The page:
Nizhny Novgorod is Russia’s fifth largest city. It is based at the confluence of the Volga and Oka rivers. Nizhny Novgorod was founded as a fortress in the 13th century. During the Soviet regime, it was known as Gorky, after Maxim Gorky, a famous Soviet poet, who was born here. The old town was walled in with beautiful buildings but was devastated by Bolsheviks, and the Archangel Cathedral is about the only thing remained standing. In Nizhny Novgorod, the travelers can immerse themselves in Russian art and architecture, with more than 600 monuments and statues, and at least 200 art museums and concert halls.
Irkutsk and Lake Baikal
Irkutsk is the most popular stop on the Trans-Siberian Railway. With Lake Baikal only 45 km away, the city is the best base to explore the lake.
Lake Baikal is an ancient, huge freshwater lake in the mountainous Russian region of Siberia, north of the Mongolian border and is the deepest lake in the world. It offers a network of hiking paths called the Great Baikal Trail. In summer it is famous for wildlife-spotting tours, in wintertime for ice-skating and dog sledding. Besides, the train journey from Moscow is a fantastic adventure in itself.
Irkutsk is famous for decorated wooden houses standing beside standard Soviet block apartments. It's wide boulevards surprise with not too much traffic for a city of more than 500,000 souls. Irkutsk served as a place of exile for intellectuals, artists, and dissidents, which may be why the city has five universities. Several churches, including Ascension Church, and geology and history museums call Irkutsk home.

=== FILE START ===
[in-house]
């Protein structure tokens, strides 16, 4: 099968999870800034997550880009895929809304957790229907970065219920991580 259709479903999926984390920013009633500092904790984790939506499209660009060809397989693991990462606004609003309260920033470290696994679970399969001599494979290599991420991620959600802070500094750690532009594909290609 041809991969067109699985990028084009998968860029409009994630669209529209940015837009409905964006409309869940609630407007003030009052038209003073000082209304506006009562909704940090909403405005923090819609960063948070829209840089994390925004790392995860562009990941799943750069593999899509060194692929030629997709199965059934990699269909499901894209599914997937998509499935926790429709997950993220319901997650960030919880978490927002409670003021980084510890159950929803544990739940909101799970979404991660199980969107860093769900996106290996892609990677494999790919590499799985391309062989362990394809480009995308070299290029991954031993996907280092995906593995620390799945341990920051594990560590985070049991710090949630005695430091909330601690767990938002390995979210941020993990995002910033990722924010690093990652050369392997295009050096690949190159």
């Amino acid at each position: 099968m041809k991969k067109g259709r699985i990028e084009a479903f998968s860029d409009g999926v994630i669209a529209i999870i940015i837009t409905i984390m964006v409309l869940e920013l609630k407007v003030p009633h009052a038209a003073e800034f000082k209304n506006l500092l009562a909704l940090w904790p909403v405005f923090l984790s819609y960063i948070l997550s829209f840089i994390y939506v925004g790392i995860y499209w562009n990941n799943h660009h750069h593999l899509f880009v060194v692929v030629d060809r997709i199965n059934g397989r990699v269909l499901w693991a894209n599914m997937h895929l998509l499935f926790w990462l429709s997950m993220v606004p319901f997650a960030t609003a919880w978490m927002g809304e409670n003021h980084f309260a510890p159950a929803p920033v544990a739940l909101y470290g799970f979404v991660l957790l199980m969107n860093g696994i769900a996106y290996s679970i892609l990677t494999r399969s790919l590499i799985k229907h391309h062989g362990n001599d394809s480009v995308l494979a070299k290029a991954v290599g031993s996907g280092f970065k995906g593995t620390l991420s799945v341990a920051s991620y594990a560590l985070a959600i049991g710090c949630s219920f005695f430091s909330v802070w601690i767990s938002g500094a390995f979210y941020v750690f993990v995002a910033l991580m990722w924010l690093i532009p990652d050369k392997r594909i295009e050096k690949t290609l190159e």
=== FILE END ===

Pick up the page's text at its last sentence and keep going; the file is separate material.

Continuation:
Kazan, the capital of Tatarstan, is a city where European and Asian cultures meet. This lovely city with towering churches and minarets is also known as the third capital of Russia, after Moscow and St. Petersburg. Kazan shows the highest standards of living in Russia. The highlights are the remains of the Kazan Kremlin that was destroyed by Ivan the Terrible, the Kul-Sharif Mosque, named after a man killed defending Kazan from Ivan and Bauman Street, a pedestrian shopping street.
The Golden Ring is comprised of several charming cities circled outside Moscow. The countryside is dominated by cherry orchards, unique cottages, iconic churches and onion-shaped domes making this region a special place to visit. It is arguably one of the oldest urban areas of Russia. The best way to view the cities and towns in this region is making a loop beginning and ending in Moscow. The Golden Ring includes Vladimir, Suzdal, Kostroma, Yaroslavl, Rostov Velikiy, Pereslavl-Zalesskiy and Sergiev Posad. The cities of the Ring will surprise you with white stone churches, monasteries, fortresses and many other sights.
Kamchatka is Russia's most scenically dramatic region. It is a volcanic peninsula of extraordinary primal beauty - hot springs and snow-capped peaks and amazing rivers. There are not many visitors there, but those who go there leave awestruck.
Densely forested and remote, the region is a paradise for nature lovers. Bears and wolves roam freely across the Russian frontier, and animal hides allow visitors a close encounter. The landscape is threaded by hiking routes and waterways navigable by canoe. Lakes offer idyllic kayaking and boating. In winter, outdoor pursuits include fantastic skiing, dog-sledding, snowshoeing or just enjoying the spectacular white landscapes.
The country is so big that there indeed is something for everyone there, whether you're interested in historic cities and monuments, dramatic landscapes and scenery, or world-class museums of art, literature, and culture.